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So there's this seven-day Alaskan cruise that I want to do. It departs from Seattle on a Tuesday and disembarks in Vancouver, Canada the next Tuesday. I figure I'll just take a taxi from the port to the airport and will, all in all, spend just a few hours on Canadian soil. Once at the airport I'll either fly back to Seattle or to my home state (Texas). I haven't decided which one I'll do yet.

The problem is... I have a criminal conviction in the US which could cause problems per https://help.carnival.com/app/answers/detail/a_id/1403.

I can't apply for Individual rehabilitation as discussed at http://www.cic.gc.ca/english/information/inadmissibility/conviction.asp because my probation ended less than five years ago.

It seems like a Temporary residency permit might work but it's hard to say. http://www.cic.gc.ca/english/information/inadmissibility/permits.asp talks about eTA-required countries and Visa-required countries? I checked and the USA is not an eTA-required country and I don't think it's a Visa-required country either. Or is that not what the website is saying? Maybe the website is saying that altho most US citizens wouldn't need to apply for a Visa that I would?

  • Not sure if I read the documents correctly but could you apply for a transit visa, which would save you some $100? – mts Jul 16 '16 at 18:19
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Despite their apparent use of the English language, Canada has the most confusing immigration/border information web site I have ever seen. Fortunately, I have a little experience with this (having had to be deemed rehabilitated myself, and having friends who had to go through the rehabilitation process) and the actual processes are quite a bit simpler than the web site makes out.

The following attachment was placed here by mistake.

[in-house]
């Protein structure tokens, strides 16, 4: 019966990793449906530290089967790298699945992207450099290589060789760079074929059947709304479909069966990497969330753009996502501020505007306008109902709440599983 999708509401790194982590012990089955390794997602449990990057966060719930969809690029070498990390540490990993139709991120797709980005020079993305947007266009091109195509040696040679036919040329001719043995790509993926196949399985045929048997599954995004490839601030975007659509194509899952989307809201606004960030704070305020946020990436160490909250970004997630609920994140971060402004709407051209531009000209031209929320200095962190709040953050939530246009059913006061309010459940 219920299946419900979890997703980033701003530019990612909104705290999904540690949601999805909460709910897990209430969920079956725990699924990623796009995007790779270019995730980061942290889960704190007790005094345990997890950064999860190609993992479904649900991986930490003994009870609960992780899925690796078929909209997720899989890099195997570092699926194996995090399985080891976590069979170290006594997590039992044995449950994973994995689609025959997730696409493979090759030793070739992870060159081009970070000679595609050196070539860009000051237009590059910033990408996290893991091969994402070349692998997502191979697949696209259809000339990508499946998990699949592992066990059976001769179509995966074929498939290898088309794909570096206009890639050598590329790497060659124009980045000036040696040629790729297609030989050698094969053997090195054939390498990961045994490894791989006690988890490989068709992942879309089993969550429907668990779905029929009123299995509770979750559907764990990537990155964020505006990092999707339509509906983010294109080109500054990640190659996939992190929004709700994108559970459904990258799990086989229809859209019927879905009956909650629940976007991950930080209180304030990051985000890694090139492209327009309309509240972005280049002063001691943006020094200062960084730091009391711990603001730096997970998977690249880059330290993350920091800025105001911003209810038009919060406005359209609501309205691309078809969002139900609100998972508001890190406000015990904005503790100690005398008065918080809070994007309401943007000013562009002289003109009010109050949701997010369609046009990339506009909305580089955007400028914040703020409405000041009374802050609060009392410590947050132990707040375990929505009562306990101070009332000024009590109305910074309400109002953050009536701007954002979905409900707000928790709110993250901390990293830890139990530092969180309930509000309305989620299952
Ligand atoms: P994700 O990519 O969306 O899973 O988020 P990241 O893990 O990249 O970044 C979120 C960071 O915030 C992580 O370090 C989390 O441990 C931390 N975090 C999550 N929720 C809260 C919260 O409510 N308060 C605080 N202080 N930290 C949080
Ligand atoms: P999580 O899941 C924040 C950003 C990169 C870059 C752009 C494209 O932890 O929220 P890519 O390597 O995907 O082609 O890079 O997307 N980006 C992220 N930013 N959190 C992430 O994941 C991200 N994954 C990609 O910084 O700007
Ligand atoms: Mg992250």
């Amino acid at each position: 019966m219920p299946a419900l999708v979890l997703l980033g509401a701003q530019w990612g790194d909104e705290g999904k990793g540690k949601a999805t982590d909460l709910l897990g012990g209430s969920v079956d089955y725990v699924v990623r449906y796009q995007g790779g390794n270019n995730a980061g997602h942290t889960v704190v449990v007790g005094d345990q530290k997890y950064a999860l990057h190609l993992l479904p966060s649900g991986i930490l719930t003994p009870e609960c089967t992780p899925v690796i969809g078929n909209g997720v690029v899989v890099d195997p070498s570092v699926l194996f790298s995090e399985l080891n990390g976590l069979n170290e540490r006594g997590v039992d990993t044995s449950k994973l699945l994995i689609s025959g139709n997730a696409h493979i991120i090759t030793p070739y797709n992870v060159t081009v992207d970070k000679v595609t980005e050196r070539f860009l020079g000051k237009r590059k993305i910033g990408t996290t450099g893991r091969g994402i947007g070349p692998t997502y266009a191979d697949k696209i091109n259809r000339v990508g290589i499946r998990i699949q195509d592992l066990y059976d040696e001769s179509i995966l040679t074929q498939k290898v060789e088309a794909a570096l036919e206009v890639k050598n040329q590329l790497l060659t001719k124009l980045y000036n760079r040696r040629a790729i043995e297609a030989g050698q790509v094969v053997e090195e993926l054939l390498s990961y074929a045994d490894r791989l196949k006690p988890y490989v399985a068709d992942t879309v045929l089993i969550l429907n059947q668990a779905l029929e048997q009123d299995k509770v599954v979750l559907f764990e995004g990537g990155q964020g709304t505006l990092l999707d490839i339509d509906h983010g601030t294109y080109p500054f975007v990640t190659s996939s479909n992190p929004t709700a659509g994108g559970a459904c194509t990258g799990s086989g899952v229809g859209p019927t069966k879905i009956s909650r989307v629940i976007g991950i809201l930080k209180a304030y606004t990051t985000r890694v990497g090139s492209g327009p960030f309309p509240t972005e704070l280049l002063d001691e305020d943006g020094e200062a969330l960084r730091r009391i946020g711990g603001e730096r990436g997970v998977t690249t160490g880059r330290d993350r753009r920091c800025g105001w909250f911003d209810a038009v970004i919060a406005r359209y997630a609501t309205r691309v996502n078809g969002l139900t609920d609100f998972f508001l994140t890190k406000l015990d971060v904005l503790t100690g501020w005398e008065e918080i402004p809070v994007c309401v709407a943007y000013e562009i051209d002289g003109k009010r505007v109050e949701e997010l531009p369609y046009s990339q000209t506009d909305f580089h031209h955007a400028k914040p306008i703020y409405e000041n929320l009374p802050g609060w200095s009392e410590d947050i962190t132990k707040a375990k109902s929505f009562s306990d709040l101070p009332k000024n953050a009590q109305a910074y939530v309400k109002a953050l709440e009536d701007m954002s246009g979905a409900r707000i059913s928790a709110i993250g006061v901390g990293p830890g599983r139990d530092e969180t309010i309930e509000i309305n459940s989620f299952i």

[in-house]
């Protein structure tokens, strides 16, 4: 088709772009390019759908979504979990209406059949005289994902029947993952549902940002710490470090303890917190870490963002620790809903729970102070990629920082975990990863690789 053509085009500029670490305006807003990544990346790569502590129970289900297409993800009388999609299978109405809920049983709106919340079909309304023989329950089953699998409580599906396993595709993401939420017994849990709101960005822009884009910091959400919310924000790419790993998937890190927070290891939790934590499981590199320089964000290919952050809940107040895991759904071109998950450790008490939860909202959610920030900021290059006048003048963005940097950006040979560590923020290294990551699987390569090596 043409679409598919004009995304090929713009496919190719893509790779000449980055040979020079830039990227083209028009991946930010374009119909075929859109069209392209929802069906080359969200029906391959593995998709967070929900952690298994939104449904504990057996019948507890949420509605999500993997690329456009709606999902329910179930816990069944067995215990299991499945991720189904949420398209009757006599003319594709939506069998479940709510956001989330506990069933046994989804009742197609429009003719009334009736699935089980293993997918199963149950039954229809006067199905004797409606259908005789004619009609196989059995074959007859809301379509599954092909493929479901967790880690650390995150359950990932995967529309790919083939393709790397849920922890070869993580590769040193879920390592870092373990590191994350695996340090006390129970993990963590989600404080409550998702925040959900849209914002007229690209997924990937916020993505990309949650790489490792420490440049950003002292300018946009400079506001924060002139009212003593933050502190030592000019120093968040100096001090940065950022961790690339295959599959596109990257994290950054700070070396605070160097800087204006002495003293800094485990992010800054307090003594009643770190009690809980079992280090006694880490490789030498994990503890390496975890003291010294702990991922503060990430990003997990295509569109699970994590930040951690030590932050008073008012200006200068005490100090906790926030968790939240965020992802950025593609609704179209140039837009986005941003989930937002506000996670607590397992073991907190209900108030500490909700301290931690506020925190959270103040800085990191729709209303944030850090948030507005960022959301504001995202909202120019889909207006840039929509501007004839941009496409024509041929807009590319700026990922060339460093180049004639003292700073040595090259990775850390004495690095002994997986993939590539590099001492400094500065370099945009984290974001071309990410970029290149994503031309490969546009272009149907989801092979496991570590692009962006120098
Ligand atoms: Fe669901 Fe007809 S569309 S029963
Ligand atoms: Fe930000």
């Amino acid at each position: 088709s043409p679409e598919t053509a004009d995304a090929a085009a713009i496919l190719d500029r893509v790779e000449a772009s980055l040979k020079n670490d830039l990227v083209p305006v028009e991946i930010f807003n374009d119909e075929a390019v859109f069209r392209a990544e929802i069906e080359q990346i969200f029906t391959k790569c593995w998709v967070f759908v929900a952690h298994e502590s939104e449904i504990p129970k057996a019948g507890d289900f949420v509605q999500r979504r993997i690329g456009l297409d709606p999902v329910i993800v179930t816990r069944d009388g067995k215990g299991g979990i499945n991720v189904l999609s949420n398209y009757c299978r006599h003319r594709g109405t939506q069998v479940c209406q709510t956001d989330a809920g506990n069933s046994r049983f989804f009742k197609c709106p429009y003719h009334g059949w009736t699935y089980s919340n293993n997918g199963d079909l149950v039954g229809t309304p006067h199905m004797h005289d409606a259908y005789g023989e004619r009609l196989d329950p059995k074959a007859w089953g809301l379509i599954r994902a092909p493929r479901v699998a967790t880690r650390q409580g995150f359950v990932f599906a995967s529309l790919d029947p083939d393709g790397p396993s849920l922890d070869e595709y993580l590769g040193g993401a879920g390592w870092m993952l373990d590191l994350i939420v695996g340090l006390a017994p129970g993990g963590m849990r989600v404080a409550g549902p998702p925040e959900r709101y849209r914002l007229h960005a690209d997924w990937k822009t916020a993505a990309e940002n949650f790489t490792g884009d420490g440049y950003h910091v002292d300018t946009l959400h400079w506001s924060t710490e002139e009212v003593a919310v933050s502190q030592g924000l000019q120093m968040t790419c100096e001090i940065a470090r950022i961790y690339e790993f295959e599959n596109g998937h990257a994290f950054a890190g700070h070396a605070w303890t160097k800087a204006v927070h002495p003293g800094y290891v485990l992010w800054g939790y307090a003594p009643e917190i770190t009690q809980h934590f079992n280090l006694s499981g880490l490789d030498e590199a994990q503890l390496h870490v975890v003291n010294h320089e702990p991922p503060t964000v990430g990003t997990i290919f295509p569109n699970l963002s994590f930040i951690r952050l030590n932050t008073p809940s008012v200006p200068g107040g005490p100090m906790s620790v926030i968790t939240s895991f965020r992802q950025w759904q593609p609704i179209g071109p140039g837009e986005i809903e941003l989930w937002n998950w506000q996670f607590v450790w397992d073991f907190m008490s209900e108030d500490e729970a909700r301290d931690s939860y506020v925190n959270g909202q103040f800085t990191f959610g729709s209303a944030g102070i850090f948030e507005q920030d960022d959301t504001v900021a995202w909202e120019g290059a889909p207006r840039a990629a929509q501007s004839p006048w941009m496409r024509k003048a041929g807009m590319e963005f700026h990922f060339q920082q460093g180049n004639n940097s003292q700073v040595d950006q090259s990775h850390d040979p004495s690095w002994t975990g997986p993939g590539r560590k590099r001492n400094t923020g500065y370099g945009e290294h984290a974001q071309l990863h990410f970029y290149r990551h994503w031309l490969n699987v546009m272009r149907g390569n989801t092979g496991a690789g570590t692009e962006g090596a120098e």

If it's been less than five years since your probation/parole ended, you're considered inadmissible to Canada, and can't apply for rehabilitation.

The temporary resident permit, however, overrides this inadmissibility, usually for a single entry. It can be granted by a consulate, but for Americans who receive one it's almost always issued at the border, and the Americans involved are usually quite surprised that their old criminal record makes them inadmissible.

The guidance states that in order to receive a temporary resident permit, "your need to enter or stay in Canada must outweigh the health or safety risks to Canadian society, as determined by an immigration or a border services officer." This gives the CBSA officer fairly wide latitude in determining whether to give you one. Your ability to articulate and represent yourself well will be quite helpful here.

When you're issued a temporary resident permit at the border, you will be told how long you are allowed to remain in Canada, and you will be instructed that you must check in with CBSA at the point of departure. Since Canada does not have exit immigration, you have to go out of your way a bit to visit the Canadian port of entry at your border crossing when you leave and have someone there verify your exit from Canada. You will be instructed that if you don't do this before the end of your allowed stay in Canada on the temporary resident permit, an arrest warrant will be issued for you.

You can, if you wish, apply for the temporary resident visa from a consulate. Note that this is the same type of visa that all non-immigrant Canadian visitors receive for tourism, business, transit, or study. But if you haven't been through the rehabilitation process, you are likely to be refused without a very compelling reason for visiting. Going on a cruise probably won't qualify.

You can also just take your chances and show up at the border. It's possible your criminal history won't be checked and you'll pass through without a hitch. If you're on a US passport, passport card or enhanced driver license, it might not even be scanned. But if you're asked about criminal history, you should go ahead and disclose it, since they can access it anyway, and lying will only make the situation worse. Since you're merely transiting, you may be allowed to go on with a temporary resident permit. In the worst case, you would be detained and removed back to the US (which is where you were going anyway).

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